[3] Private communication; 20 April 2022.

[4] For a historical survey of Kars in this period, see Richard G. Hovannisian, “The Contest for Kars, 1914–1921,” in Armenian Kars and Ani, edited by Richard G. Hovannisian (Costa Mesa, CA: Mazda Publishers, 2011), 273–317.



11ըն փետրվարի 1917.

ՍԱՐԳԻՍ Փ. ՋԻԳԱՐՋԵԱՆՑ

            ԵՒ ՈՐԴԻՔ

       — ԿԱՐՍՈՒՄ —

Սիրելի որդեակ իմ Արագսի,

Ամսուն 10ին երեկօեան ժամը 7ին ժամանակը խօրէնը շատ զարպանձ զըվանօքը տըվեց բէրդա գընաց դուռը բացէց իսկուն ներս եկաւ եւ ասաւ որ մեր հաեադին մէջ պաժառ կա իսկուն հէվէտդուրս վազեցինք որ մեր փետանօձի վրաի պալկօնը բօլօրօվ կըպերէ եւ սուր կերպօվ վառւումէ խօրէնը սկսեց այդ կրակի մէջ պալկօնը քանդել յետօ տեսանք որ չաբազանձ շատացաւ վառելը խօրէնը արմէնը ըսկըսեցին մէր փօքր հայեադի դուռը եւ քօվի նուժնիկը բօլօրօվին քար ու քանտ էրին եւ հէտօ մեր կուխնիի դըռան քօվի յօտին տախտակէ պուտկէն բօլօրօվին քանտեցին տեսանք որ շատ յուժէղացաւ պաժա[ռը] արմէնակը կամանտիրին քօվէր գընացէր եւ կամանդիրը իսկուն յիրան պառքի սալտատնէրուն հրամաեր էր եկան բօլօր վէշջիքը տարան կամանտիրի տունը ի հարկէ թան ո փօխինդ էղաւ բօլօր վէշջիքը վէրչապէս այսօր առա[ւօտ] նօրից պառքի Սալտատնէրը վէշջիքը բերին տուն դեռ եւս մէզ յայտնի չէ թէ ինչ բան չիկա միեայ[ն] թէ այս քան յիմացիր որ մէնք լավ պրծանք եւ վեշջիքը արթէն մեր կուխնիին եւ փատանօձին վրաի եղած շինութիւները բօլօրը վառվեցան քարուքանտ էրին հիմա մէր տունը բօլօրօվին սելեմեդէ ոչ ինչ կըրակ չի դիպաւ [page 2] միեայն թէ շատ չարչարվեցանք ժամը 12ին գընացինք հաճօնձը այն տեղ 2 կամ 3 ժամ իբրեւ թէ քընէցանք սիրելի Արաքսի ճան այս պաժառը շատ կը բարձրանար միեայն թէ ինչպէս բարի բաղդութիւն ունեցեր էինք որ քաղաքիս կամէնտանտը եկեր էր եւ տեսաւ որ պաժառը շատ պիտի բարձրանա իսկուն տէլէֆօնօվ ձօրի պաժառնի կամանտիրին բերել տըվեց որ պաժառը մարեցին իսկ եթէ քաղաքին պաժառի կամանտին մընայինք այս մէր սրան բօլօրն ալ կը վառէին ես քեզի տեղօվը գրեցի որ չի լինի թէ յուրիշից յիմանաս թէ ինչէ եղեր կամ ինչ չէ եղեր ավելի լավէ որ բօլօր բանը մանրամասը այս նամակօվս յայտնեցի ես այսպէս յարմար գըտա որ ինչպէս կատարվէլ եւ բօլօրը մի առ մի ձեզի տեղեկացնեմ սիրելի Արաքսի ճան դու հանգիստ եղիր այսօր էկան բօլօր վեշզիքը յիրանձ տեղերը կը տեղաւորցընենք վերչապէս Աստված բաները աջօղէ պառքի կամանտիրին եւ պարքի սալտատնէրուն եւ մէկ այլ քաղաքիս մեծապատիւ կամենտանտին վերչապէս Աստված հեռու պահէ այս տեսակ գալստական փօրձանքներէ եւ յուրիշ այլ եւ այլ գալստական փորձանքներէ Աստված պահէ. սիրելի Արաքսի ճան այս նամակս գրեցի քեզի ի միամըտութեան համ[ար] միեայն թէ գիտես թէ հարբածի պէս եմ գըլօխս դըմդըմպումէ սրա համար գիրս գէս դուրս կեաւ օտարական չէս խօմ մնամ քեզ միշտ օրհնօղ քո ծընօղ հայր։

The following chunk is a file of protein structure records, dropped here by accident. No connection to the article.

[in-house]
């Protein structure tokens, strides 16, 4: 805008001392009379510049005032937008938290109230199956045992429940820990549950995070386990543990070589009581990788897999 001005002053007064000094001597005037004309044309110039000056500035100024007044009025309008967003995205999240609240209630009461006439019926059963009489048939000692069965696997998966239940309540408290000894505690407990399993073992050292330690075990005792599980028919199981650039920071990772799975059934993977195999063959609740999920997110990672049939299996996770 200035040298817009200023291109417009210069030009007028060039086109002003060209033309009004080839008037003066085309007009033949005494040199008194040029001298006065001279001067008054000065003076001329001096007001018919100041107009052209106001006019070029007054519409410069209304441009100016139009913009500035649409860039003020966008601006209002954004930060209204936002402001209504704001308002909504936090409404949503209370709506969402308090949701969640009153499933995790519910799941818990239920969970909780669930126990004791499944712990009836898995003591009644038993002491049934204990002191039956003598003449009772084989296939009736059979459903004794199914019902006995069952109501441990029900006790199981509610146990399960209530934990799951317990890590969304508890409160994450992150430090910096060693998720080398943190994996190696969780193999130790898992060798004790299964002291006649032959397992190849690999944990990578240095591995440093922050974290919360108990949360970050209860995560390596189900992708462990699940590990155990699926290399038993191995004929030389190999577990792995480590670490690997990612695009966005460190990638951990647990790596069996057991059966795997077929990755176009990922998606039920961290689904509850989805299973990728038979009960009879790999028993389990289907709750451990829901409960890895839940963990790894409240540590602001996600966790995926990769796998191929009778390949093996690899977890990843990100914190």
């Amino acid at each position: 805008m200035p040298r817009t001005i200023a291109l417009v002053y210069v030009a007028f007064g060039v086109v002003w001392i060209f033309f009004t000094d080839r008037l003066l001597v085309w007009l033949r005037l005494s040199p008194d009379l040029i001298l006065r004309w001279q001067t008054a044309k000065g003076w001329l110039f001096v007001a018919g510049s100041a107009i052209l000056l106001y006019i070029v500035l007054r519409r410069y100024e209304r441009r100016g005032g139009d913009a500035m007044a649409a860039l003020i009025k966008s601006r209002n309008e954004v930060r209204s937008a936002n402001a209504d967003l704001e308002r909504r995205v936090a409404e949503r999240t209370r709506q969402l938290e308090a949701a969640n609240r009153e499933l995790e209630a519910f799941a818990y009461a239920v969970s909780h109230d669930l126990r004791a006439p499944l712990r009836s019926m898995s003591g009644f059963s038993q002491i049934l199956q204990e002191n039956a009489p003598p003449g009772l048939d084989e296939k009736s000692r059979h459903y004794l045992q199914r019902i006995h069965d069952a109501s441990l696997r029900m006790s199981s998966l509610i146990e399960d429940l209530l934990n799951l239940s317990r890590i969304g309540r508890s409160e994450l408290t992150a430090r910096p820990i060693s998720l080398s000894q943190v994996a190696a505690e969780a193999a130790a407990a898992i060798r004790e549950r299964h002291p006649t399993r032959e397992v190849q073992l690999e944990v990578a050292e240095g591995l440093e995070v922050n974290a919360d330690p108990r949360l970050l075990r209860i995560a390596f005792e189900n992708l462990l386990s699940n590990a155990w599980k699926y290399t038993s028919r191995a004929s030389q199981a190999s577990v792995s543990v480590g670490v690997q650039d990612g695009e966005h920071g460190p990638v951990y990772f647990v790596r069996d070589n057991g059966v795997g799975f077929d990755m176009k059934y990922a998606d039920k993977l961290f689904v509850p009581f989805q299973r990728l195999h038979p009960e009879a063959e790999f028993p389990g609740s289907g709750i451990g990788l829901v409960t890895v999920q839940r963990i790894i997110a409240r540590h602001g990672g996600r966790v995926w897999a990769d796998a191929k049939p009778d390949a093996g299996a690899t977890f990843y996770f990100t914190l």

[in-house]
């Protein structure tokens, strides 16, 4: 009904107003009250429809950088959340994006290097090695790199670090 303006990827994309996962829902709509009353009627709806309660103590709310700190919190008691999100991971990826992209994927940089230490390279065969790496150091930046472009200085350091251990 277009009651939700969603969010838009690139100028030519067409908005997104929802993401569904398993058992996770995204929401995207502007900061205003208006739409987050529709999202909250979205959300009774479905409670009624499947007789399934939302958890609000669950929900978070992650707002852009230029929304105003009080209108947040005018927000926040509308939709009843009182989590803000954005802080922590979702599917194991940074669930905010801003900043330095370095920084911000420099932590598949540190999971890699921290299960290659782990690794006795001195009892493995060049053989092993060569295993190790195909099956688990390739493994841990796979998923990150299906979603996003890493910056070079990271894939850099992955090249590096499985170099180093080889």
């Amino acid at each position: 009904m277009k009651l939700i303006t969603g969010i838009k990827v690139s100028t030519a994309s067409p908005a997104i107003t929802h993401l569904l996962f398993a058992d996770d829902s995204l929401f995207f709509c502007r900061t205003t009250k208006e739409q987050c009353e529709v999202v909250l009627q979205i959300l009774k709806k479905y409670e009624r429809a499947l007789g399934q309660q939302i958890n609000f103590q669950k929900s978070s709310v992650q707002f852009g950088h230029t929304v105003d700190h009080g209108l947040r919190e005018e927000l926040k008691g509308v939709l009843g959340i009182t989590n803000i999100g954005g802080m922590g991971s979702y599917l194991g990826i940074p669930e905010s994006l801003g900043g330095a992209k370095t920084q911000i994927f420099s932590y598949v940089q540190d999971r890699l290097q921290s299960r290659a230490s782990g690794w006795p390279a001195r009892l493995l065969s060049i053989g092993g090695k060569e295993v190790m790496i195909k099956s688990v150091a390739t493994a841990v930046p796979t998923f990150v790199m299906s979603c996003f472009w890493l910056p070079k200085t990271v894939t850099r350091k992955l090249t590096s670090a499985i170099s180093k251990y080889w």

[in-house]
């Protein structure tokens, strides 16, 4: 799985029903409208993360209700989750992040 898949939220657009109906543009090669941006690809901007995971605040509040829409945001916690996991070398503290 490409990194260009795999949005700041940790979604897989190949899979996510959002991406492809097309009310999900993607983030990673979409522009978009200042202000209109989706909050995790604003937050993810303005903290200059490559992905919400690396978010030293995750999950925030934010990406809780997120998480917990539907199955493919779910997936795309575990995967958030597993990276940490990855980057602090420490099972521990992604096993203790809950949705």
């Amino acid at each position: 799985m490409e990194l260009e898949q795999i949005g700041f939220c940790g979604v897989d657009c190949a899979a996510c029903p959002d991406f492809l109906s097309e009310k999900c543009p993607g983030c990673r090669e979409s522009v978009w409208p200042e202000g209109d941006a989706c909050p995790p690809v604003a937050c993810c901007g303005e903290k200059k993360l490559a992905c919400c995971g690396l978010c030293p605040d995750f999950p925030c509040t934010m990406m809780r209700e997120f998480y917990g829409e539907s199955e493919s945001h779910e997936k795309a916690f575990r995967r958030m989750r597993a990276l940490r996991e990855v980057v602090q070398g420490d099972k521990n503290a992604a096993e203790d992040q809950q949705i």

Սարգիս. փ. Ջիգարջեանց


February 11, 1917

Sarkis P. Jigarjian 
and sons, Kars.

My dear child Araksi,